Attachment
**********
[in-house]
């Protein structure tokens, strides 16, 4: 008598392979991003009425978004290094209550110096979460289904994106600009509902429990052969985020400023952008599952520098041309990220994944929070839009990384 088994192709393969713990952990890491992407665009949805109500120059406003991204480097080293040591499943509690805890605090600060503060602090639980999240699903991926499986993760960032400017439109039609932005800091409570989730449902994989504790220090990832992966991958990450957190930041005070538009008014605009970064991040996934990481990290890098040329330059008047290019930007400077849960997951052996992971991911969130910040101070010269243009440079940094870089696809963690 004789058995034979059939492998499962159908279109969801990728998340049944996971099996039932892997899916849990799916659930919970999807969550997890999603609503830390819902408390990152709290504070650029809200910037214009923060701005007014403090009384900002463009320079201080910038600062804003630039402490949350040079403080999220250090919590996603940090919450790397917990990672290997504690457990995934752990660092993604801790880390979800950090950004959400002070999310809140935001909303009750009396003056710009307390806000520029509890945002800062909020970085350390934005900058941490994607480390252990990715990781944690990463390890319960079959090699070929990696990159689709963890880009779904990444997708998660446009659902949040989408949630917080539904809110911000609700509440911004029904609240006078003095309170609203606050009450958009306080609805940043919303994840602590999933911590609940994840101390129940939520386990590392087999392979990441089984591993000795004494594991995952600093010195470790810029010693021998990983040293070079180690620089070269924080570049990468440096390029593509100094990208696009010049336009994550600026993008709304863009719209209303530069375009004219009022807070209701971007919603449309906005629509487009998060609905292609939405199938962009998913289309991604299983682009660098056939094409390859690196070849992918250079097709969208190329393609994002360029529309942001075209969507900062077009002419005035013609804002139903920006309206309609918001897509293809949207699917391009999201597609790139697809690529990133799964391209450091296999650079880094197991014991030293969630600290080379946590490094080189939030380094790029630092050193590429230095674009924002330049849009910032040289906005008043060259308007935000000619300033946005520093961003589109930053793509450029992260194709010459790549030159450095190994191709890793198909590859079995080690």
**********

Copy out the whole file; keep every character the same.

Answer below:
[in-house]
């Protein structure tokens, strides 16, 4: 008598392979991003009425978004290094209550110096979460289904994106600009509902429990052969985020400023952008599952520098041309990220994944929070839009990384 088994192709393969713990952990890491992407665009949805109500120059406003991204480097080293040591499943509690805890605090600060503060602090639980999240699903991926499986993760960032400017439109039609932005800091409570989730449902994989504790220090990832992966991958990450957190930041005070538009008014605009970064991040996934990481990290890098040329330059008047290019930007400077849960997951052996992971991911969130910040101070010269243009440079940094870089696809963690 004789058995034979059939492998499962159908279109969801990728998340049944996971099996039932892997899916849990799916659930919970999807969550997890999603609503830390819902408390990152709290504070650029809200910037214009923060701005007014403090009384900002463009320079201080910038600062804003630039402490949350040079403080999220250090919590996603940090919450790397917990990672290997504690457990995934752990660092993604801790880390979800950090950004959400002070999310809140935001909303009750009396003056710009307390806000520029509890945002800062909020970085350390934005900058941490994607480390252990990715990781944690990463390890319960079959090699070929990696990159689709963890880009779904990444997708998660446009659902949040989408949630917080539904809110911000609700509440911004029904609240006078003095309170609203606050009450958009306080609805940043919303994840602590999933911590609940994840101390129940939520386990590392087999392979990441089984591993000795004494594991995952600093010195470790810029010693021998990983040293070079180690620089070269924080570049990468440096390029593509100094990208696009010049336009994550600026993008709304863009719209209303530069375009004219009022807070209701971007919603449309906005629509487009998060609905292609939405199938962009998913289309991604299983682009660098056939094409390859690196070849992918250079097709969208190329393609994002360029529309942001075209969507900062077009002419005035013609804002139903920006309206309609918001897509293809949207699917391009999201597609790139697809690529990133799964391209450091296999650079880094197991014991030293969630600290080379946590490094080189939030380094790029630092050193590429230095674009924002330049849009910032040289906005008043060259308007935000000619300033946005520093961003589109930053793509450029992260194709010459790549030159450095190994191709890793198909590859079995080690």